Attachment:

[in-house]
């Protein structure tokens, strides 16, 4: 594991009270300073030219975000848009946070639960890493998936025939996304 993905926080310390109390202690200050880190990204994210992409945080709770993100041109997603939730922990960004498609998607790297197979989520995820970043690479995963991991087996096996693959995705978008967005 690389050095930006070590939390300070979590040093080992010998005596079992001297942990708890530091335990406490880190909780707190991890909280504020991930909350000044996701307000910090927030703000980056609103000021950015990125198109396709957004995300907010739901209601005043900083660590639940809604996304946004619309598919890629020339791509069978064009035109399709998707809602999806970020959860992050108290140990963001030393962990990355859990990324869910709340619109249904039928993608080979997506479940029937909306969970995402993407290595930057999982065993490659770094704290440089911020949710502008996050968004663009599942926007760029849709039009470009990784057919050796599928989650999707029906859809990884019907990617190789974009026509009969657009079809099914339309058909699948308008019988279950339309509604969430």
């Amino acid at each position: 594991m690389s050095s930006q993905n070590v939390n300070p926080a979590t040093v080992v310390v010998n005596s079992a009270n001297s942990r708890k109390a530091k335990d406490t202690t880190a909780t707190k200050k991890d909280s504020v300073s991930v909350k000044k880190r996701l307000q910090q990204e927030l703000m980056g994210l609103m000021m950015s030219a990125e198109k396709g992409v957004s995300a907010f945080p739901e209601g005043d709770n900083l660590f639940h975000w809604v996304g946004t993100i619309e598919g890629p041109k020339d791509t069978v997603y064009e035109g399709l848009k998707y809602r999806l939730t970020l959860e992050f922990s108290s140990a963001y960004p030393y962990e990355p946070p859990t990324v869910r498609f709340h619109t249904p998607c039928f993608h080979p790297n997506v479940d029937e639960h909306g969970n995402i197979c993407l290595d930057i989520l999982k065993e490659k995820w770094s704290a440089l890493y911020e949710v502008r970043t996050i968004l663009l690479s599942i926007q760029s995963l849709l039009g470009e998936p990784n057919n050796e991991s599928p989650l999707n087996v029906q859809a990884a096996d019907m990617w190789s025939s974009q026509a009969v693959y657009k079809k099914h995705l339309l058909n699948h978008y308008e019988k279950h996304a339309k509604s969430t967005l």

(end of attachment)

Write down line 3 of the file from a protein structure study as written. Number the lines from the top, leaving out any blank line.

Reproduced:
């Amino acid at each position: 594991m690389s050095s930006q993905n070590v939390n300070p926080a979590t040093v080992v310390v010998n005596s079992a009270n001297s942990r708890k109390a530091k335990d406490t202690t880190a909780t707190k200050k991890d909280s504020v300073s991930v909350k000044k880190r996701l307000q910090q990204e927030l703000m980056g994210l609103m000021m950015s030219a990125e198109k396709g992409v957004s995300a907010f945080p739901e209601g005043d709770n900083l660590f639940h975000w809604v996304g946004t993100i619309e598919g890629p041109k020339d791509t069978v997603y064009e035109g399709l848009k998707y809602r999806l939730t970020l959860e992050f922990s108290s140990a963001y960004p030393y962990e990355p946070p859990t990324v869910r498609f709340h619109t249904p998607c039928f993608h080979p790297n997506v479940d029937e639960h909306g969970n995402i197979c993407l290595d930057i989520l999982k065993e490659k995820w770094s704290a440089l890493y911020e949710v502008r970043t996050i968004l663009l690479s599942i926007q760029s995963l849709l039009g470009e998936p990784n057919n050796e991991s599928p989650l999707n087996v029906q859809a990884a096996d019907m990617w190789s025939s974009q026509a009969v693959y657009k079809k099914h995705l339309l058909n699948h978008y308008e019988k279950h996304a339309k509604s969430t967005l």